If lapses of the kind uncovered in the Workers' Party-run town council were found in a listed company or charity, there would be calls for the removal of the top decision-makers and directors, National Development Minister Khaw Boon Wan said yesterday.
"In Japan, the chairman and chief executive would call a press conference and take a deep bow. In the good old days, they may even commit hara-kiri," he said.
Punishments are prescribed in the Companies Act and the Charities Act for those who breach rules, he said, but town councils are not under such laws.
Instead, they come under the Town Councils Act, which deliberately takes a light-touch approach to regulation and enforcement.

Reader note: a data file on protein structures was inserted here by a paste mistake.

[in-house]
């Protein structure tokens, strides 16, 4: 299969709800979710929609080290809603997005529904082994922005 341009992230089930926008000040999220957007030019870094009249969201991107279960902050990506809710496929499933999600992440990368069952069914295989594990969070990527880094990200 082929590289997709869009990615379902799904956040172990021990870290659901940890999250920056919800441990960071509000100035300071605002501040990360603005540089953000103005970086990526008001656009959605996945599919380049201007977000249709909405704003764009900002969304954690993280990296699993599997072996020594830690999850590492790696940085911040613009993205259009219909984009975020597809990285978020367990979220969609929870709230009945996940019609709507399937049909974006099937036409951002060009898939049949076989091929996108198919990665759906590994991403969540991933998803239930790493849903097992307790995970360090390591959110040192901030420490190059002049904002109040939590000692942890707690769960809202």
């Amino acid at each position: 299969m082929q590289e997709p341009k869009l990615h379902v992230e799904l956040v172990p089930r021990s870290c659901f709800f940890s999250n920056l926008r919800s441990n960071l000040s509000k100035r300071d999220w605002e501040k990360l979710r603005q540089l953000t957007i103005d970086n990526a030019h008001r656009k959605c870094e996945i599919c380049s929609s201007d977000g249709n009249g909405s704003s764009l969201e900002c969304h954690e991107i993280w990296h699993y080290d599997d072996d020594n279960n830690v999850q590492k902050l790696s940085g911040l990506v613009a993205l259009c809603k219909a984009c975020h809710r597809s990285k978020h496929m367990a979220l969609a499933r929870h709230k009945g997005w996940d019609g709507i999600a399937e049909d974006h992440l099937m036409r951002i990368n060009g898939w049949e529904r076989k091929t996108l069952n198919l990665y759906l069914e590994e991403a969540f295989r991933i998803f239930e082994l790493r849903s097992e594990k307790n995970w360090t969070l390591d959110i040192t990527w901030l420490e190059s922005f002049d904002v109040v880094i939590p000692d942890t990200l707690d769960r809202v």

He said MPs were given more authority and responsibility over the HDB estates in their constituencies:
"The strategic intent was to bring home to the MPs that how they manage and run their town council will affect their electoral fortunes at the next election, and to voters, that the MPs they elect will be responsible for looking after their housing estates.
"This would enhance accountability, push MPs to focus on what mattered to residents and... encourage voters to scrutinise more closely the capabilities and track record of election candidates."
He was highlighting the seriousness of the findings in the Auditor-General's Office's report on Aljunied-Hougang-Punggol East Town Council (AHPETC).
The report, which found lapses in governance and compliance with financial rules, confirmed that "something is seriously wrong at the AHPETC".
It painted a picture of financial mismanagement, incompetence and negligence in corporate governance.